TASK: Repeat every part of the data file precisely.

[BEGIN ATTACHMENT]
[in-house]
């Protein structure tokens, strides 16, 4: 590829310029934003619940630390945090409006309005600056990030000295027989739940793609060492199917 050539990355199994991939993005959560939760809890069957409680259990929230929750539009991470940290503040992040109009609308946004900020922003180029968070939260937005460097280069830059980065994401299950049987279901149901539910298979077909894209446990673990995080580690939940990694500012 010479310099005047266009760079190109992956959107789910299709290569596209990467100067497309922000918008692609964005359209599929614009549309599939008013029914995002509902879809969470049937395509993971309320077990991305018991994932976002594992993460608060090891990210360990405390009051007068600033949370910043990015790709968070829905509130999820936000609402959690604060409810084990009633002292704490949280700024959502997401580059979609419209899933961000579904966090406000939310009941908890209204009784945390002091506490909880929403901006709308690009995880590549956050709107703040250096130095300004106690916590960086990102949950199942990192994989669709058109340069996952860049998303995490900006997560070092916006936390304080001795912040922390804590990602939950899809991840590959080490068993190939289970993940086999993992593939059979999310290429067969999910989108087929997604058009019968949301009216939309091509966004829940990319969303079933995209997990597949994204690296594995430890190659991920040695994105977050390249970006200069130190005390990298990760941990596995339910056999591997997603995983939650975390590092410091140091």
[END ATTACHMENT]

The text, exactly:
[in-house]
């Protein structure tokens, strides 16, 4: 590829310029934003619940630390945090409006309005600056990030000295027989739940793609060492199917 050539990355199994991939993005959560939760809890069957409680259990929230929750539009991470940290503040992040109009609308946004900020922003180029968070939260937005460097280069830059980065994401299950049987279901149901539910298979077909894209446990673990995080580690939940990694500012 010479310099005047266009760079190109992956959107789910299709290569596209990467100067497309922000918008692609964005359209599929614009549309599939008013029914995002509902879809969470049937395509993971309320077990991305018991994932976002594992993460608060090891990210360990405390009051007068600033949370910043990015790709968070829905509130999820936000609402959690604060409810084990009633002292704490949280700024959502997401580059979609419209899933961000579904966090406000939310009941908890209204009784945390002091506490909880929403901006709308690009995880590549956050709107703040250096130095300004106690916590960086990102949950199942990192994989669709058109340069996952860049998303995490900006997560070092916006936390304080001795912040922390804590990602939950899809991840590959080490068993190939289970993940086999993992593939059979999310290429067969999910989108087929997604058009019968949301009216939309091509966004829940990319969303079933995209997990597949994204690296594995430890190659991920040695994105977050390249970006200069130190005390990298990760941990596995339910056999591997997603995983939650975390590092410091140091």